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GRAHAM HART Abstract The Pyreneen distribution of Lycaena helle was studied in 1995 and 1996 by reviewing the literature and extensive field studies, which found many new sites. There is one single centre of population in the Pyreneen Mountains, which covers an area of about 500km2. The whole of this distribution area could be one very large metapopulation (at least in 1996) which due to habitat change is in danger of serious fragmentation, isolation and loss of colonies. The technique used for measuring habitat suitability and population density was the study of oviposition sites and egg numbers using line transects and recording quadrats. The ideal oviposition situation is of a mid range moisture content, vegetation of a heterogeneous height, a Boorman disc height of 10 to 20cm (though a much wider range is used) and ‘apparent’ leaves of the larval food plant. The eggs are always laid in a warm microclimate situation usually in hollows in the vegetation. The presence of tufts or tussocks of grass with lots of dead leaves around the tussock, or dead leaves of Juncus and Carex was very important. In 2012 a new study was undertaken using the same methods at the two main study sites of 1996. The declines were of 90% and 98%. Just 5km away there are other sites that do not seem to have declined, so these and other sites with no apparent decline were also studied using the same technique. Even here where the populations seemed healthy the egg numbers were at best only one third of the best transect recorded in 1996, this suggests either that 1996 was an exceptional year or that all the populations are in fact declining. The changes in the habitat from 1996 to 2012 were recorded. The effects of grazing and abandonment are discussed, at one of the two main sites overgrazing is strongly implicated in the population decline (90% reduction). At the other site abandonment and ecological succession are implicated (98% reduction). It is suggested that at least with Molinea caerulea tussock dominated sites rotational management using grazing or cutting and removal of large tussocks to take the habitat back to an earlier successional state may be a good management strategy. We have to accept that we cannot have all the habitat suitable all the time. We need also to differentiate the type of grazing required, high level and all summer for restoration of severely degraded habitat and light and precisely timed, for maintenance of a colony. The use of grazing exclosures in heavily grazed areas may also offer an important way of increasing available habitat and providing stepping stone habitats linking different areas for the maintenance of a metapopulation structure. A habitat improvement and restoration project was started in the autumn on 2012 at the two main study sites of 1996 and at several other nearby sites. Discussions are also in progress to extend management work to other important areas and with farmers and landowners to have more sympathetic management on the landscape scale to reduce or hopefully stop the fragmentation of the metapopulation(s).This project will be ongoing, we aim to repeat the egg transects for the next five years to measure the success of the management.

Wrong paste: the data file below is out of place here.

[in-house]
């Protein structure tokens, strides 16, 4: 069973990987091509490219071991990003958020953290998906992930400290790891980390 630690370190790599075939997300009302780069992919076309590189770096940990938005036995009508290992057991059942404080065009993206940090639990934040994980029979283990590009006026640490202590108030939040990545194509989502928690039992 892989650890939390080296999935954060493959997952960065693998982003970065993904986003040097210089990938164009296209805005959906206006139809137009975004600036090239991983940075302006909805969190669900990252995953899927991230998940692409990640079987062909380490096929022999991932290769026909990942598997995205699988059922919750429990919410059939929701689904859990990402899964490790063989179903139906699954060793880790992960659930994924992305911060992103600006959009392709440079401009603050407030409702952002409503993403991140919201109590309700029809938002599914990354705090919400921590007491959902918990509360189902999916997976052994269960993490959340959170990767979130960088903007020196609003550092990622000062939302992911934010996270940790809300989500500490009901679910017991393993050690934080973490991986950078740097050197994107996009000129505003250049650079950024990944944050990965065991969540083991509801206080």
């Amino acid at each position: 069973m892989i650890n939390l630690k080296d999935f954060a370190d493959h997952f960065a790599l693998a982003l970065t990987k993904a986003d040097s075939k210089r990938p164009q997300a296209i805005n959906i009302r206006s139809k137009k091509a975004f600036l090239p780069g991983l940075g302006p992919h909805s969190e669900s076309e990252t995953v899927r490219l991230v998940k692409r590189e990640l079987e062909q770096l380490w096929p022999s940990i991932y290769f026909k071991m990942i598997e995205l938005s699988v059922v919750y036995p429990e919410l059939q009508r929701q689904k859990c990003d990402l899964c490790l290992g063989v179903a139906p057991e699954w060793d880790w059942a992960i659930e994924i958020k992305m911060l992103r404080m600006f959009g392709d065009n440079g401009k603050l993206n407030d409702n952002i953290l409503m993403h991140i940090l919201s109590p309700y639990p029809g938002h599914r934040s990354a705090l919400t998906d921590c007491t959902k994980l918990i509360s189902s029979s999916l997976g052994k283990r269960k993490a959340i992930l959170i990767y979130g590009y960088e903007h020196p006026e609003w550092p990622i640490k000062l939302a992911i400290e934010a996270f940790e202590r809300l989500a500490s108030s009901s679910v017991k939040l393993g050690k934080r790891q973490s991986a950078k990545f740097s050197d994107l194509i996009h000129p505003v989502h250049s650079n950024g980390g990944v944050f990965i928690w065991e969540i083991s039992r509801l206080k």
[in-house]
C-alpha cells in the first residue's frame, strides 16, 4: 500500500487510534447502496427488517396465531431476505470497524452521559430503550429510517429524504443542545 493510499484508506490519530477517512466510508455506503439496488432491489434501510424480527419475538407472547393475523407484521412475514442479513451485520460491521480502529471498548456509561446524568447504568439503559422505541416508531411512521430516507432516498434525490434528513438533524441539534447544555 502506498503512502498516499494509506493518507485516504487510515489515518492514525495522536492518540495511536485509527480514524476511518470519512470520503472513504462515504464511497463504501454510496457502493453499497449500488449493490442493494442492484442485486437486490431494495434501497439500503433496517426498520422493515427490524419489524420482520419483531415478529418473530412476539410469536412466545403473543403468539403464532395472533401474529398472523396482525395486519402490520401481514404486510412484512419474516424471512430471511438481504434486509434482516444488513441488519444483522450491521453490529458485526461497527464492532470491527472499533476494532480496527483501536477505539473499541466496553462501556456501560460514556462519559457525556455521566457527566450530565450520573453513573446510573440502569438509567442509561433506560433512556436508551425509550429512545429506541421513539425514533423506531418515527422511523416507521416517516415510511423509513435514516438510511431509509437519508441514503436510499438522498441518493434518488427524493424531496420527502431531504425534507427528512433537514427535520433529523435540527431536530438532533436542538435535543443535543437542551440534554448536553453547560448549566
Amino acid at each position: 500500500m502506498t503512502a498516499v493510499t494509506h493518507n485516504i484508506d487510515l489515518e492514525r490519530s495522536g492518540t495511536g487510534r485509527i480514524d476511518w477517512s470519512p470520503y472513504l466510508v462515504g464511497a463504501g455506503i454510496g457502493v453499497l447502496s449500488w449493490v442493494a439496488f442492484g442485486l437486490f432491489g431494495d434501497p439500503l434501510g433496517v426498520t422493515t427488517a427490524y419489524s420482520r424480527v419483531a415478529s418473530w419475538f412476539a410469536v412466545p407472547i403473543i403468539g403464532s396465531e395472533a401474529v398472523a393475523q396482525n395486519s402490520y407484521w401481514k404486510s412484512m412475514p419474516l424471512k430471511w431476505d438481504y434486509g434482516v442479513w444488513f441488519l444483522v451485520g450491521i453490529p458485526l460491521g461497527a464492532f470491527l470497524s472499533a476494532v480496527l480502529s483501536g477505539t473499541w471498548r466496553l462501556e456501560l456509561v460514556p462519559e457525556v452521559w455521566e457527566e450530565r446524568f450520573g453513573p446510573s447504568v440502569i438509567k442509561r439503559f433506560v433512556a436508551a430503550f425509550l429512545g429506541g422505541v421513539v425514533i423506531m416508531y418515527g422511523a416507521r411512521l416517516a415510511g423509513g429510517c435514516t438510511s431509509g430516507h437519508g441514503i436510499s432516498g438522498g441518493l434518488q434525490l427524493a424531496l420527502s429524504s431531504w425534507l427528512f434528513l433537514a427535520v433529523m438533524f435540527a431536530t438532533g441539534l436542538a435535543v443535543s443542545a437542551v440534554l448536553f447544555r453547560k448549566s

Graham Hart - EIG Conference EIG - Proserpine 2013